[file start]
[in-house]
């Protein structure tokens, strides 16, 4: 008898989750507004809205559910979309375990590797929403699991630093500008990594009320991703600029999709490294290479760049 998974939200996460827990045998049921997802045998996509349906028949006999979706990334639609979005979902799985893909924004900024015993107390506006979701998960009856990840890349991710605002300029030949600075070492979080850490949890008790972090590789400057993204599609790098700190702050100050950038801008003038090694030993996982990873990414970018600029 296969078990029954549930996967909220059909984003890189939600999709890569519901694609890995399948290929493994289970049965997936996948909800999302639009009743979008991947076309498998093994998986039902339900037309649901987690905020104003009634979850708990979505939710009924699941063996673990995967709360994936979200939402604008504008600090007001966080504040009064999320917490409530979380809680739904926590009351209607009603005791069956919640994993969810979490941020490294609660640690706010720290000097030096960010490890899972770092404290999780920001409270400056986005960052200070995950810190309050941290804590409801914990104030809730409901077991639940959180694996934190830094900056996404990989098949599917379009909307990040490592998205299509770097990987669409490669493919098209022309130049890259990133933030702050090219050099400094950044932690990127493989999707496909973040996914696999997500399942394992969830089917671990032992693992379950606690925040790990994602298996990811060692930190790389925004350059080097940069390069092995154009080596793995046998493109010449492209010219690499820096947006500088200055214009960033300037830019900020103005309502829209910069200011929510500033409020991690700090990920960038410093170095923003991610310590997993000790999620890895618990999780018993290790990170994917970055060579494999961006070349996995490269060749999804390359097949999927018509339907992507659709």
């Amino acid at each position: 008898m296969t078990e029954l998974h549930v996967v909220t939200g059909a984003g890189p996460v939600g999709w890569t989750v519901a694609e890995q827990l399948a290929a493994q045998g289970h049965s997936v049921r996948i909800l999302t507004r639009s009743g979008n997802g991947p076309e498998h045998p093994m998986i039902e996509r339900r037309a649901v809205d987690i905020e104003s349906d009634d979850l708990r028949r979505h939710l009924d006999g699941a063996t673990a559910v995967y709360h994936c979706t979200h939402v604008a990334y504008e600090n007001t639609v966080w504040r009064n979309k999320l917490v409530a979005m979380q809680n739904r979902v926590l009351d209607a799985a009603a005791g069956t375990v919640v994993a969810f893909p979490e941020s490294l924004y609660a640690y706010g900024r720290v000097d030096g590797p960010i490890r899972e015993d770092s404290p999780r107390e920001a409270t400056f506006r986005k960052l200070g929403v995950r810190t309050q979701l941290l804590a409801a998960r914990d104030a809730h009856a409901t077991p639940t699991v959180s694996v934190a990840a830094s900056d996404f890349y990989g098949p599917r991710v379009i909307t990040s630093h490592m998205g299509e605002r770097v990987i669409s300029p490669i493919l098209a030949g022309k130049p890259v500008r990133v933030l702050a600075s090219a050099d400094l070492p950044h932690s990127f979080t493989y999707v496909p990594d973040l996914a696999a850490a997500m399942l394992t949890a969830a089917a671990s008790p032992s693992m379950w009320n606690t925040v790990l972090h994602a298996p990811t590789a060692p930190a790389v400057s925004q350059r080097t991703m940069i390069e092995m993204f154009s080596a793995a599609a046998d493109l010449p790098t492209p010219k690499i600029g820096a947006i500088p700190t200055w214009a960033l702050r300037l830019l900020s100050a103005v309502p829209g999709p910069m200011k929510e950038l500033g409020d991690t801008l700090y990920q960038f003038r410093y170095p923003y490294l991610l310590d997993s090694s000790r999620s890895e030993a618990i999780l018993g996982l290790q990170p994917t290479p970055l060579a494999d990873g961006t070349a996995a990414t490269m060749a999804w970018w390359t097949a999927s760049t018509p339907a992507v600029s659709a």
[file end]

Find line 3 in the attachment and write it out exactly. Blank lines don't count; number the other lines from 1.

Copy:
């Amino acid at each position: 008898m296969t078990e029954l998974h549930v996967v909220t939200g059909a984003g890189p996460v939600g999709w890569t989750v519901a694609e890995q827990l399948a290929a493994q045998g289970h049965s997936v049921r996948i909800l999302t507004r639009s009743g979008n997802g991947p076309e498998h045998p093994m998986i039902e996509r339900r037309a649901v809205d987690i905020e104003s349906d009634d979850l708990r028949r979505h939710l009924d006999g699941a063996t673990a559910v995967y709360h994936c979706t979200h939402v604008a990334y504008e600090n007001t639609v966080w504040r009064n979309k999320l917490v409530a979005m979380q809680n739904r979902v926590l009351d209607a799985a009603a005791g069956t375990v919640v994993a969810f893909p979490e941020s490294l924004y609660a640690y706010g900024r720290v000097d030096g590797p960010i490890r899972e015993d770092s404290p999780r107390e920001a409270t400056f506006r986005k960052l200070g929403v995950r810190t309050q979701l941290l804590a409801a998960r914990d104030a809730h009856a409901t077991p639940t699991v959180s694996v934190a990840a830094s900056d996404f890349y990989g098949p599917r991710v379009i909307t990040s630093h490592m998205g299509e605002r770097v990987i669409s300029p490669i493919l098209a030949g022309k130049p890259v500008r990133v933030l702050a600075s090219a050099d400094l070492p950044h932690s990127f979080t493989y999707v496909p990594d973040l996914a696999a850490a997500m399942l394992t949890a969830a089917a671990s008790p032992s693992m379950w009320n606690t925040v790990l972090h994602a298996p990811t590789a060692p930190a790389v400057s925004q350059r080097t991703m940069i390069e092995m993204f154009s080596a793995a599609a046998d493109l010449p790098t492209p010219k690499i600029g820096a947006i500088p700190t200055w214009a960033l702050r300037l830019l900020s100050a103005v309502p829209g999709p910069m200011k929510e950038l500033g409020d991690t801008l700090y990920q960038f003038r410093y170095p923003y490294l991610l310590d997993s090694s000790r999620s890895e030993a618990i999780l018993g996982l290790q990170p994917t290479p970055l060579a494999d990873g961006t070349a996995a990414t490269m060749a999804w970018w390359t097949a999927s760049t018509p339907a992507v600029s659709a």